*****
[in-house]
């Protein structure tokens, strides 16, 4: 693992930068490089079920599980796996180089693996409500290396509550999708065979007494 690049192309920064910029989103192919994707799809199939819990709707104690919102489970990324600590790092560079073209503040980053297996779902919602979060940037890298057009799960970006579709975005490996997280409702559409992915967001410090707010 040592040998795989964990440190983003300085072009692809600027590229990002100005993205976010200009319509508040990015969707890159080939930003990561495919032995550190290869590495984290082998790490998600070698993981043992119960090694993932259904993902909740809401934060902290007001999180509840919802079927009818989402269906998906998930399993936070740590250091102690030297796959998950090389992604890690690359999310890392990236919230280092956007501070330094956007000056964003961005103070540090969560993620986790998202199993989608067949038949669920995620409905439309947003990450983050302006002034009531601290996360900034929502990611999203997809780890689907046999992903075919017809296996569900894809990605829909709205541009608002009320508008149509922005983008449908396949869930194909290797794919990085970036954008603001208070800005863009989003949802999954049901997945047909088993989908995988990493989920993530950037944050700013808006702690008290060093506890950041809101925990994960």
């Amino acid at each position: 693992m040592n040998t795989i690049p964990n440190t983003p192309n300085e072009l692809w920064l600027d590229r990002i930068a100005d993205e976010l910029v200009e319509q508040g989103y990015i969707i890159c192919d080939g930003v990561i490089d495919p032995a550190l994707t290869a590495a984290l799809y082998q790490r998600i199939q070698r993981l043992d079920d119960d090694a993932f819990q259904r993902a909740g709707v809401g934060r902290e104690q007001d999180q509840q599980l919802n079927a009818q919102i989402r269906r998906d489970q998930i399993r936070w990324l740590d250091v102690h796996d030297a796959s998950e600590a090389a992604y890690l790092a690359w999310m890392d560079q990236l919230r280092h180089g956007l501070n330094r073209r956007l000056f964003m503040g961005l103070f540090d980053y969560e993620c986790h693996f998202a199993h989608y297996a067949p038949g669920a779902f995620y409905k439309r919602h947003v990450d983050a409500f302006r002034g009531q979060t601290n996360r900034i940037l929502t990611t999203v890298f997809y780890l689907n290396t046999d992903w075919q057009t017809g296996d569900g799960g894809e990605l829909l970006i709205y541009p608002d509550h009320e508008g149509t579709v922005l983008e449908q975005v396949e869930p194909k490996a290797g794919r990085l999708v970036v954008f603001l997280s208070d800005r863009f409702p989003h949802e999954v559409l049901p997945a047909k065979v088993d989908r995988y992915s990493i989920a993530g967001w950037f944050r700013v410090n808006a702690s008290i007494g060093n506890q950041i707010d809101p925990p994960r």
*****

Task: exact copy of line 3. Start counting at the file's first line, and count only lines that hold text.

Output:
């Amino acid at each position: 693992m040592n040998t795989i690049p964990n440190t983003p192309n300085e072009l692809w920064l600027d590229r990002i930068a100005d993205e976010l910029v200009e319509q508040g989103y990015i969707i890159c192919d080939g930003v990561i490089d495919p032995a550190l994707t290869a590495a984290l799809y082998q790490r998600i199939q070698r993981l043992d079920d119960d090694a993932f819990q259904r993902a909740g709707v809401g934060r902290e104690q007001d999180q509840q599980l919802n079927a009818q919102i989402r269906r998906d489970q998930i399993r936070w990324l740590d250091v102690h796996d030297a796959s998950e600590a090389a992604y890690l790092a690359w999310m890392d560079q990236l919230r280092h180089g956007l501070n330094r073209r956007l000056f964003m503040g961005l103070f540090d980053y969560e993620c986790h693996f998202a199993h989608y297996a067949p038949g669920a779902f995620y409905k439309r919602h947003v990450d983050a409500f302006r002034g009531q979060t601290n996360r900034i940037l929502t990611t999203v890298f997809y780890l689907n290396t046999d992903w075919q057009t017809g296996d569900g799960g894809e990605l829909l970006i709205y541009p608002d509550h009320e508008g149509t579709v922005l983008e449908q975005v396949e869930p194909k490996a290797g794919r990085l999708v970036v954008f603001l997280s208070d800005r863009f409702p989003h949802e999954v559409l049901p997945a047909k065979v088993d989908r995988y992915s990493i989920a993530g967001w950037f944050r700013v410090n808006a702690s008290i007494g060093n506890q950041i707010d809101p925990p994960r």